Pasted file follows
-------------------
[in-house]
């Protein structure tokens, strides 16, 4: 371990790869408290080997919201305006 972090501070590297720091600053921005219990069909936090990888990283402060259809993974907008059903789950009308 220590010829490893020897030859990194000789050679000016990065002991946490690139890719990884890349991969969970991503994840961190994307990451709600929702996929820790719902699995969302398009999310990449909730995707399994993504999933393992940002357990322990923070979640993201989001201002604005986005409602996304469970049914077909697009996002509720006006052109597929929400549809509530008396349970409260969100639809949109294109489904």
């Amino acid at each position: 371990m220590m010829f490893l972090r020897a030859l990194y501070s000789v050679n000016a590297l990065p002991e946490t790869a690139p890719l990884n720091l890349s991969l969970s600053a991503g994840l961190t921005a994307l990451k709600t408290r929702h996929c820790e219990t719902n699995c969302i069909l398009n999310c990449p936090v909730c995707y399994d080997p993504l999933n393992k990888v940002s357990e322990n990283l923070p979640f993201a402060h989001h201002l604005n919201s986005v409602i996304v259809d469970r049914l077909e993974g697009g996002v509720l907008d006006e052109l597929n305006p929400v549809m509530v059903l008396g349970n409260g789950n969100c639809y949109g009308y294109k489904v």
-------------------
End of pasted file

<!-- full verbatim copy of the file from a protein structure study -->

[in-house]
């Protein structure tokens, strides 16, 4: 371990790869408290080997919201305006 972090501070590297720091600053921005219990069909936090990888990283402060259809993974907008059903789950009308 220590010829490893020897030859990194000789050679000016990065002991946490690139890719990884890349991969969970991503994840961190994307990451709600929702996929820790719902699995969302398009999310990449909730995707399994993504999933393992940002357990322990923070979640993201989001201002604005986005409602996304469970049914077909697009996002509720006006052109597929929400549809509530008396349970409260969100639809949109294109489904």
């Amino acid at each position: 371990m220590m010829f490893l972090r020897a030859l990194y501070s000789v050679n000016a590297l990065p002991e946490t790869a690139p890719l990884n720091l890349s991969l969970s600053a991503g994840l961190t921005a994307l990451k709600t408290r929702h996929c820790e219990t719902n699995c969302i069909l398009n999310c990449p936090v909730c995707y399994d080997p993504l999933n393992k990888v940002s357990e322990n990283l923070p979640f993201a402060h989001h201002l604005n919201s986005v409602i996304v259809d469970r049914l077909e993974g697009g996002v509720l907008d006006e052109l597929n305006p929400v549809m509530v059903l008396g349970n409260g789950n969100c639809y949109g009308y294109k489904v």